There’s a wide range of people here, young and old. I’m talking student young, to walking stick old. It’s actually quite nice to see, to witness just how many people Cigarettes After Sex’s music has reached. We find a perfect spot in the centre of the floor on the lower level, smack bang in the middle with a clear eye-line to the stage. By the time we arrive the support act, a band called Tender, have just finished their last song, so we unfortunately miss them. But I’m not here for them, let’s face it. I scan my eyes around the room to take in the crowd properly. There are a large number of Asian people in the audience, chatting away to each other in their native tongue, and I love the fact that this small band from Texas has spread around the world. My friend and I chat for a bit while gently nursing our drinks before the house music fades and the lights dim and Cigarettes After Sex take to the stage.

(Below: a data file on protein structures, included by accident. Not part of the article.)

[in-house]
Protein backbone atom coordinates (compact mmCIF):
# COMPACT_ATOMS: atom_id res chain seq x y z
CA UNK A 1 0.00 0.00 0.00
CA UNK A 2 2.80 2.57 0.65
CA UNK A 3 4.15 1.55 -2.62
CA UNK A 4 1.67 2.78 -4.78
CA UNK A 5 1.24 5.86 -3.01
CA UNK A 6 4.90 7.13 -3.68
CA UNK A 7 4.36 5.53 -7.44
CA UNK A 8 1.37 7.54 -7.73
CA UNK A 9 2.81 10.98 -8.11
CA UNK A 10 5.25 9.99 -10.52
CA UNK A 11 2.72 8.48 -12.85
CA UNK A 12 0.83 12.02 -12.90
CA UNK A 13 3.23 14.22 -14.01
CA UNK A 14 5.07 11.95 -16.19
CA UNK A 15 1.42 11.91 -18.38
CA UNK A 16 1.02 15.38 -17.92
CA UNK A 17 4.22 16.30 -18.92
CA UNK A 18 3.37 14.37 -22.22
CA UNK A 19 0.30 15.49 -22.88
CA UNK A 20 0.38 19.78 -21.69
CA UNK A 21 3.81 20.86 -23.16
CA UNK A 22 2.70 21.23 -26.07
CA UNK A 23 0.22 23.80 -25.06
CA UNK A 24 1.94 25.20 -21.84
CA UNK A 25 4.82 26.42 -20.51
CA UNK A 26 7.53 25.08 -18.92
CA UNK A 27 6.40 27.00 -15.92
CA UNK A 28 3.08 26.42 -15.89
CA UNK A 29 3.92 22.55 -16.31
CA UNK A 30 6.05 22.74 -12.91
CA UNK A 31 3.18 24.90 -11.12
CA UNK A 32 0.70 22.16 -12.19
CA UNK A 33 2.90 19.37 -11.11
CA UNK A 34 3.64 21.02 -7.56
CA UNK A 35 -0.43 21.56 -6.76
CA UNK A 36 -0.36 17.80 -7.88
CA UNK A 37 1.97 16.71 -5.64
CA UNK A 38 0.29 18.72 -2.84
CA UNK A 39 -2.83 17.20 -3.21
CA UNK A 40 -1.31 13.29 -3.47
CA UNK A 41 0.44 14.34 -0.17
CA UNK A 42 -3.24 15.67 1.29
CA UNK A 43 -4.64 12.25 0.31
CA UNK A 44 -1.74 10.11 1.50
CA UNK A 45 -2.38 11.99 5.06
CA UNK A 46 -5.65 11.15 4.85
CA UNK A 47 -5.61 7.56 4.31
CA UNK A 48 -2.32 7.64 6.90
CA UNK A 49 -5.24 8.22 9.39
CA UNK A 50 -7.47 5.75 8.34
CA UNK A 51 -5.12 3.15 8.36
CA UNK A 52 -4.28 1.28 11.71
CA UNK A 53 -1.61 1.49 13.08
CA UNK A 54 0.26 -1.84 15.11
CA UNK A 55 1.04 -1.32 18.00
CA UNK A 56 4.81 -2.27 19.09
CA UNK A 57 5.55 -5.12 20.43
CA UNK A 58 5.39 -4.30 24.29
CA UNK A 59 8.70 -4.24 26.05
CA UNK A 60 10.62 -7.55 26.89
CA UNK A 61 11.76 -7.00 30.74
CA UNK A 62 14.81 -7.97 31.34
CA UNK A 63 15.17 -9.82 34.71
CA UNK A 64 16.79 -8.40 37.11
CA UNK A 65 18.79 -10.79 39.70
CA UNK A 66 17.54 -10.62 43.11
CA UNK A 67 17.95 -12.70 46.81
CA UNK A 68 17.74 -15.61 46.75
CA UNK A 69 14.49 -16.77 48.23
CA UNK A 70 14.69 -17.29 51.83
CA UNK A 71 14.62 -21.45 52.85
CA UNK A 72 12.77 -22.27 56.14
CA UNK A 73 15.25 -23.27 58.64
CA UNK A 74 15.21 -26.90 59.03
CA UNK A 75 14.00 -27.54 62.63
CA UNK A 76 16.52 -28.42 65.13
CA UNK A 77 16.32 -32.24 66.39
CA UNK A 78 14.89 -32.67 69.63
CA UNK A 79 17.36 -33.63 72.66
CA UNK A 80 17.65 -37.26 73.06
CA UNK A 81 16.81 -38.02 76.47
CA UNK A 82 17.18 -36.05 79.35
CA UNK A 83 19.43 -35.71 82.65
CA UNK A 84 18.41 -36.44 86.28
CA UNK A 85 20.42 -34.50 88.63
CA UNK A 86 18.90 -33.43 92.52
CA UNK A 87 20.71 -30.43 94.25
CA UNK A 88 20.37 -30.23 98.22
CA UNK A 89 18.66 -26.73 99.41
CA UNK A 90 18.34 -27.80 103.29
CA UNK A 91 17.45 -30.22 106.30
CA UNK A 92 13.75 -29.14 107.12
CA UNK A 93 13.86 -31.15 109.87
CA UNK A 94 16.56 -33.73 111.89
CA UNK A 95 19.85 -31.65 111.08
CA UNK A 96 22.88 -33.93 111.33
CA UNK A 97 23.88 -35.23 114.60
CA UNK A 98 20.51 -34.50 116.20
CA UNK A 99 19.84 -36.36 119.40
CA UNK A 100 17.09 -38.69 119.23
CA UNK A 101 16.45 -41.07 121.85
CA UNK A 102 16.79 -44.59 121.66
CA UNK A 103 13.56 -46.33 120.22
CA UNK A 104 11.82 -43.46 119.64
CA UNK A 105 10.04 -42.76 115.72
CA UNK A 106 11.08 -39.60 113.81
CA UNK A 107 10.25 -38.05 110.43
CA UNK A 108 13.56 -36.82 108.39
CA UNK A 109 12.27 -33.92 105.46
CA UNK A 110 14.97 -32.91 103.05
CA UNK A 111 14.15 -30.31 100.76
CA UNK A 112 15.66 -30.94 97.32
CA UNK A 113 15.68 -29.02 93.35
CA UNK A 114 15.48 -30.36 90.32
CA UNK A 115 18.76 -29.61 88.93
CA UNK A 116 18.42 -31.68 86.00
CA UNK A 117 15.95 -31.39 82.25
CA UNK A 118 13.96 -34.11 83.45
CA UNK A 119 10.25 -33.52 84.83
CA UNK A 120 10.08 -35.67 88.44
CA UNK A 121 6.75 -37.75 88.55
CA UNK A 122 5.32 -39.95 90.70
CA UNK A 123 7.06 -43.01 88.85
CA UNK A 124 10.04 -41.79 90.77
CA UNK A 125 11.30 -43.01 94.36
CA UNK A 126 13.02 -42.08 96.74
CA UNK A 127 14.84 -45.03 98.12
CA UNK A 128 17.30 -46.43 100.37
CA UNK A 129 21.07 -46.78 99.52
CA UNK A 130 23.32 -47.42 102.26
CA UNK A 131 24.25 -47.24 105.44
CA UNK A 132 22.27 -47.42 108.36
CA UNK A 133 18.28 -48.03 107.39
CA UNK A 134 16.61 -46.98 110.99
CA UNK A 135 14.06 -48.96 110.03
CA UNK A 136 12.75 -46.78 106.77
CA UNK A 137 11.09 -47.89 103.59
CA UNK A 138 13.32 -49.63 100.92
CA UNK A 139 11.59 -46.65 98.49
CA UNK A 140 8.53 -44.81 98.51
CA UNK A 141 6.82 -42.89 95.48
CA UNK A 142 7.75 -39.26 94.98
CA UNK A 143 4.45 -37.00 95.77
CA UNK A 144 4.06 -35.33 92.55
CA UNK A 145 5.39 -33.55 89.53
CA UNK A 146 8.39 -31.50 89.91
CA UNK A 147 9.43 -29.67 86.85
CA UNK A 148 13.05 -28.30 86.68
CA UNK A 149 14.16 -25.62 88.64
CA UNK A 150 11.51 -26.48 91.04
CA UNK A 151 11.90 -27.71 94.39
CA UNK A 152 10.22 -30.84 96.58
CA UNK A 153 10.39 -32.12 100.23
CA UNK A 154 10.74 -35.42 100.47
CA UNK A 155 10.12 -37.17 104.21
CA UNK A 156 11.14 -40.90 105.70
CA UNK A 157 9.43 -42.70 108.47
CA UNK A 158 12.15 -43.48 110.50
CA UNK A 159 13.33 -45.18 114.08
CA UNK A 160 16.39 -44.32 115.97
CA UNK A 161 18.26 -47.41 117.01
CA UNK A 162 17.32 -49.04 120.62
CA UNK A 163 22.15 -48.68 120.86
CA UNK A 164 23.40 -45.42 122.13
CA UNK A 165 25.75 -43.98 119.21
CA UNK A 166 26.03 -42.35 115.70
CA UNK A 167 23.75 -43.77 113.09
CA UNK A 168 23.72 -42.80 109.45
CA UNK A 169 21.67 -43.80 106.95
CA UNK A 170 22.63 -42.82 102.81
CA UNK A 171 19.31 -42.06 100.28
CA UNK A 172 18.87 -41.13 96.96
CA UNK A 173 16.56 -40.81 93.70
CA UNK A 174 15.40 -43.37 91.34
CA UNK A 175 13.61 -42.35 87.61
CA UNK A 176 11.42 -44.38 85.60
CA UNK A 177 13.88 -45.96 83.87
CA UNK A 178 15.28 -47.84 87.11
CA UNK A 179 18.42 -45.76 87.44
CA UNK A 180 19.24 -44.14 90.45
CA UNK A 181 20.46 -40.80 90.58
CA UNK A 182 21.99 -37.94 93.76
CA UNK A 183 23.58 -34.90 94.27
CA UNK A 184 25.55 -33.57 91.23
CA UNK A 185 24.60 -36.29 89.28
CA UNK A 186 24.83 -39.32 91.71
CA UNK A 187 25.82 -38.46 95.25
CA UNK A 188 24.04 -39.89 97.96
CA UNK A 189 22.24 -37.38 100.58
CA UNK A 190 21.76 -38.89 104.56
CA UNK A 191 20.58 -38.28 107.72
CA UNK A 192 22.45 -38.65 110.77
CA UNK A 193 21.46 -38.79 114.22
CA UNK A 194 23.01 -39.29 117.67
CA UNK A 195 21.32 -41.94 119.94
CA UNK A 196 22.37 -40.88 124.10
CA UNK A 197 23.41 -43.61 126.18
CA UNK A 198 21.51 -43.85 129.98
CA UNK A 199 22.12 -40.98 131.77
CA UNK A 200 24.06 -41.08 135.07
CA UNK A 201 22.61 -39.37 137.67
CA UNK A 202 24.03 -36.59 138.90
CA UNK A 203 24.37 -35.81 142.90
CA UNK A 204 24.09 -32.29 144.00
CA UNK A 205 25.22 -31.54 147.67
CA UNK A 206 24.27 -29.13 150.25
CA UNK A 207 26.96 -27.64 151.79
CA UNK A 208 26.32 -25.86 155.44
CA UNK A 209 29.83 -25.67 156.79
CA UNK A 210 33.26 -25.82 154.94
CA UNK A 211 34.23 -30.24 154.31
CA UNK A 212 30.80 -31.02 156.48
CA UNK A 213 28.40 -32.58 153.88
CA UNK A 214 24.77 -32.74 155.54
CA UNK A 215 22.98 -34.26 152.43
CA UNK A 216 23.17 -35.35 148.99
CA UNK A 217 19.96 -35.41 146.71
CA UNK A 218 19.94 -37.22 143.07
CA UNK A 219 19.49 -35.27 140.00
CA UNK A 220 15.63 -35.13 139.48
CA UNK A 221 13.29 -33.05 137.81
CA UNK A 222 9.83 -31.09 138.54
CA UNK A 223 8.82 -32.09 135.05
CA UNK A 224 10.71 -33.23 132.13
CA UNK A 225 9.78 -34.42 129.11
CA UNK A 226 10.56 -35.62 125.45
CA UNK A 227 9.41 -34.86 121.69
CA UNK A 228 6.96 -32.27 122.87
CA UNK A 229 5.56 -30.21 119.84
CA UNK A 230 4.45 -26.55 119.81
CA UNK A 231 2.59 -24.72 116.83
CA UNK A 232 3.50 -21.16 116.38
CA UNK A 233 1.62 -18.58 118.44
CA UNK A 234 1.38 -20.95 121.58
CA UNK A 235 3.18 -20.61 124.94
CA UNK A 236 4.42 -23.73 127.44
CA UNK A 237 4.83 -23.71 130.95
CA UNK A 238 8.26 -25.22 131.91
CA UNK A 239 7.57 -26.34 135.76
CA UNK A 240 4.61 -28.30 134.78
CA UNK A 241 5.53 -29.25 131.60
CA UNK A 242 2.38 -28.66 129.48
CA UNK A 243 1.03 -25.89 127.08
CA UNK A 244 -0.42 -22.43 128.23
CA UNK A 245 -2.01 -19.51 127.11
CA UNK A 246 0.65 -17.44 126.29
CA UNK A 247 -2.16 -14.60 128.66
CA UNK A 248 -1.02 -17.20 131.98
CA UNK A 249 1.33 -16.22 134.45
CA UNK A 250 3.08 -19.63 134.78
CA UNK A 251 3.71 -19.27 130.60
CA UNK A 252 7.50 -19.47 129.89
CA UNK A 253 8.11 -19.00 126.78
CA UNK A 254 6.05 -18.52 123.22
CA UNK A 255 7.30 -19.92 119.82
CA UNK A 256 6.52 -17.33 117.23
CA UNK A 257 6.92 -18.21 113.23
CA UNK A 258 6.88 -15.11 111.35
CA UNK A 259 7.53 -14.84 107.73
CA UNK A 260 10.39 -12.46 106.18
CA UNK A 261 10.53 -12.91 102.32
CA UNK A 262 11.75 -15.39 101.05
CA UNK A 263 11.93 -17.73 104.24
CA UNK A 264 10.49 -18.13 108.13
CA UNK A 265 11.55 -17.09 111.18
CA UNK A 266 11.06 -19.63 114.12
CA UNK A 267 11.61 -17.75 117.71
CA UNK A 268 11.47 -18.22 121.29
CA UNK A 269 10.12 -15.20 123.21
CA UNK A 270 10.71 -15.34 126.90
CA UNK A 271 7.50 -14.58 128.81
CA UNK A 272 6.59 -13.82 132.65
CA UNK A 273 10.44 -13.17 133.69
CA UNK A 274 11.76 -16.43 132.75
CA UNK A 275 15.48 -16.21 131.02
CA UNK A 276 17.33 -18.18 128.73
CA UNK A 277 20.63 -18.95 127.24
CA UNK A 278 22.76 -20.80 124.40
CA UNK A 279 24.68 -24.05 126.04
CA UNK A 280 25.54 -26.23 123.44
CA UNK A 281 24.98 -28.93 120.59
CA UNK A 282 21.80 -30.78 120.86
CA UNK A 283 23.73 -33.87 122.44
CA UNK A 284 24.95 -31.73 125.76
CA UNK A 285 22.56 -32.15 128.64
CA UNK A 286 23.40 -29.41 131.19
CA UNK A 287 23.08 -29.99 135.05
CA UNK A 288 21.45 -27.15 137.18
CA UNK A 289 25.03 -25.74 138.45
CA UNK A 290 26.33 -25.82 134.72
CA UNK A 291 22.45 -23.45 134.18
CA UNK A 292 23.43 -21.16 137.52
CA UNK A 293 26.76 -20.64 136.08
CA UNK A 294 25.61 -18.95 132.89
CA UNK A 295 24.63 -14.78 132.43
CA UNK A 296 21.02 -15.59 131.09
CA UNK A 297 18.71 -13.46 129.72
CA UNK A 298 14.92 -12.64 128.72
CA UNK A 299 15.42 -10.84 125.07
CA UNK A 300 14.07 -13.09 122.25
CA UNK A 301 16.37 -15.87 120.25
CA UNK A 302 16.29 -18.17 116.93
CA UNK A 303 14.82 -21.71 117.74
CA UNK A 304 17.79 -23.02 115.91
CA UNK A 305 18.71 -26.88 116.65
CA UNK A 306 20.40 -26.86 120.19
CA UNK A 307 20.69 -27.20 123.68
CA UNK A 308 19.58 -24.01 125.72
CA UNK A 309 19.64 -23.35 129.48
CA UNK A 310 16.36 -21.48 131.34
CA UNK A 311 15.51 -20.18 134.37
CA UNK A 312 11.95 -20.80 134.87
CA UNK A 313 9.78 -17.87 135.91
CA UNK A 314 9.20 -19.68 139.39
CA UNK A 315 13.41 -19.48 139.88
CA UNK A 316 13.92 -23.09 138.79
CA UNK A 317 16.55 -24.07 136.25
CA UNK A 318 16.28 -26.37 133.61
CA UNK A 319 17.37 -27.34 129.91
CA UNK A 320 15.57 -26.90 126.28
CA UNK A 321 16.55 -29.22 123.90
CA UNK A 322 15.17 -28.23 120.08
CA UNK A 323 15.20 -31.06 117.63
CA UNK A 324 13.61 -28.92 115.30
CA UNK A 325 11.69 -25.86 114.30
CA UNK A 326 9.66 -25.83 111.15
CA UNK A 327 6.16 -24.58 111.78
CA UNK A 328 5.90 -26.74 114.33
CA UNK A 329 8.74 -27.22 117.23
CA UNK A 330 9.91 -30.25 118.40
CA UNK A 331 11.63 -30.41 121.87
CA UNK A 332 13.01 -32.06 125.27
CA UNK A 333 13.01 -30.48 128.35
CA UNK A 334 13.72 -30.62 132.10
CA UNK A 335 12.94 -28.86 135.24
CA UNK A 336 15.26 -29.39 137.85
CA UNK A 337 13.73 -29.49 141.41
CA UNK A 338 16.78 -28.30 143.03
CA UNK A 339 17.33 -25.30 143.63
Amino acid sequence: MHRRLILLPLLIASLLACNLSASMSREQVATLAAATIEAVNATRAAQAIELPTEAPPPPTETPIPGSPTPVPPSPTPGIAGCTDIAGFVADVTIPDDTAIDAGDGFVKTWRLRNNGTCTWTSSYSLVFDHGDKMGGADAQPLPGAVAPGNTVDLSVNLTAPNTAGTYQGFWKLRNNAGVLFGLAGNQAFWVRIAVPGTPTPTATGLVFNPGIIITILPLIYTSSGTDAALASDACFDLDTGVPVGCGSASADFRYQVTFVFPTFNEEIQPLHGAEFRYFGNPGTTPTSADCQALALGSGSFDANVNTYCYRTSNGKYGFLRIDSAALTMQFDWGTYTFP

They open their set with the beautiful ‘K’, first released as a single before it was announced as the opening track of their forthcoming album (9th June people, put it in your calendars). It’s a song about a casual affair that develops into a deeper love before blossoming into a full blown relationship. Soothing echoes of guitar pulsate out from the stage onto us and it’s glorious. Gonzalez’s androgynous voice is incredible, he sounds just as he does in the studio recordings. I feel the first, and certainly not the last, shiver of the night ripple down my spine. I am unashamedly singing along, lost in the beauty of it all. I have been waiting years for this. But then, unfortunately, I hear it.